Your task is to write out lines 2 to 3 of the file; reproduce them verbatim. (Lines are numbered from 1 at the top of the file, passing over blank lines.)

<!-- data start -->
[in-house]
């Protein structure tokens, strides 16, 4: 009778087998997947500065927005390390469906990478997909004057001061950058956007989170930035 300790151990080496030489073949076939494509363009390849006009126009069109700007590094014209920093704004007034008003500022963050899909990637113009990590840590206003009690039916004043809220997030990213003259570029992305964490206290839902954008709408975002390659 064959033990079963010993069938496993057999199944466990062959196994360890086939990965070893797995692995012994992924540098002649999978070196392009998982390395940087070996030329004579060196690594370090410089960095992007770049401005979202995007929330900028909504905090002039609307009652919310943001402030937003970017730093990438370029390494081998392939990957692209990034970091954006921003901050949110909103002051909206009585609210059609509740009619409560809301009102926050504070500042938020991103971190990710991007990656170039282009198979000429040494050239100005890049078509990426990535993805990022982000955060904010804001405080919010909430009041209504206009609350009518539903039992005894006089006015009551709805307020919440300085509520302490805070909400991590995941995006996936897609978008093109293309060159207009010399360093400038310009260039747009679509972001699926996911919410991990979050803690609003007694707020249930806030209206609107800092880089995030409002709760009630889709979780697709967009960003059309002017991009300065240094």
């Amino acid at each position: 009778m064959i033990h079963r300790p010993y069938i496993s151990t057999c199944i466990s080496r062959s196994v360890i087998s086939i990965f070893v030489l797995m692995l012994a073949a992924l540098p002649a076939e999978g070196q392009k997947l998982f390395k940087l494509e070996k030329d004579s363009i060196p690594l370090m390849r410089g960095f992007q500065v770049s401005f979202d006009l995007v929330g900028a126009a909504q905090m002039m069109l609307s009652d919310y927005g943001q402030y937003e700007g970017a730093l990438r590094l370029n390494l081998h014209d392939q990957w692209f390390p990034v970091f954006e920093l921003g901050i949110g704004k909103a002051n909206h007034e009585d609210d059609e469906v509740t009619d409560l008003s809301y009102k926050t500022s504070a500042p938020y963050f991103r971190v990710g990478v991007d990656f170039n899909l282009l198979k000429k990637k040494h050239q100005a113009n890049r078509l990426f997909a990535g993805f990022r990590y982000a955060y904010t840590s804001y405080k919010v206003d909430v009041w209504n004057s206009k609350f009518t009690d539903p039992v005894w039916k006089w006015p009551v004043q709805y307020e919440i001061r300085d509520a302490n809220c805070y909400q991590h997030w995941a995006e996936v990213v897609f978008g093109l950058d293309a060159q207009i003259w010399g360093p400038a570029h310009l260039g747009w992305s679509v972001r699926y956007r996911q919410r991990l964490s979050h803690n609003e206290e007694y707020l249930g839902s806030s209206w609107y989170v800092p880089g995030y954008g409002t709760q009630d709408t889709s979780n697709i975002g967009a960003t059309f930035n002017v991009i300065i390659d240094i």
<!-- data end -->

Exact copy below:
């Protein structure tokens, strides 16, 4: 009778087998997947500065927005390390469906990478997909004057001061950058956007989170930035 300790151990080496030489073949076939494509363009390849006009126009069109700007590094014209920093704004007034008003500022963050899909990637113009990590840590206003009690039916004043809220997030990213003259570029992305964490206290839902954008709408975002390659 064959033990079963010993069938496993057999199944466990062959196994360890086939990965070893797995692995012994992924540098002649999978070196392009998982390395940087070996030329004579060196690594370090410089960095992007770049401005979202995007929330900028909504905090002039609307009652919310943001402030937003970017730093990438370029390494081998392939990957692209990034970091954006921003901050949110909103002051909206009585609210059609509740009619409560809301009102926050504070500042938020991103971190990710991007990656170039282009198979000429040494050239100005890049078509990426990535993805990022982000955060904010804001405080919010909430009041209504206009609350009518539903039992005894006089006015009551709805307020919440300085509520302490805070909400991590995941995006996936897609978008093109293309060159207009010399360093400038310009260039747009679509972001699926996911919410991990979050803690609003007694707020249930806030209206609107800092880089995030409002709760009630889709979780697709967009960003059309002017991009300065240094």
């Amino acid at each position: 009778m064959i033990h079963r300790p010993y069938i496993s151990t057999c199944i466990s080496r062959s196994v360890i087998s086939i990965f070893v030489l797995m692995l012994a073949a992924l540098p002649a076939e999978g070196q392009k997947l998982f390395k940087l494509e070996k030329d004579s363009i060196p690594l370090m390849r410089g960095f992007q500065v770049s401005f979202d006009l995007v929330g900028a126009a909504q905090m002039m069109l609307s009652d919310y927005g943001q402030y937003e700007g970017a730093l990438r590094l370029n390494l081998h014209d392939q990957w692209f390390p990034v970091f954006e920093l921003g901050i949110g704004k909103a002051n909206h007034e009585d609210d059609e469906v509740t009619d409560l008003s809301y009102k926050t500022s504070a500042p938020y963050f991103r971190v990710g990478v991007d990656f170039n899909l282009l198979k000429k990637k040494h050239q100005a113009n890049r078509l990426f997909a990535g993805f990022r990590y982000a955060y904010t840590s804001y405080k919010v206003d909430v009041w209504n004057s206009k609350f009518t009690d539903p039992v005894w039916k006089w006015p009551v004043q709805y307020e919440i001061r300085d509520a302490n809220c805070y909400q991590h997030w995941a995006e996936v990213v897609f978008g093109l950058d293309a060159q207009i003259w010399g360093p400038a570029h310009l260039g747009w992305s679509v972001r699926y956007r996911q919410r991990l964490s979050h803690n609003e206290e007694y707020l249930g839902s806030s209206w609107y989170v800092p880089g995030y954008g409002t709760q009630d709408t889709s979780n697709i975002g967009a960003t059309f930035n002017v991009i300065i390659d240094i």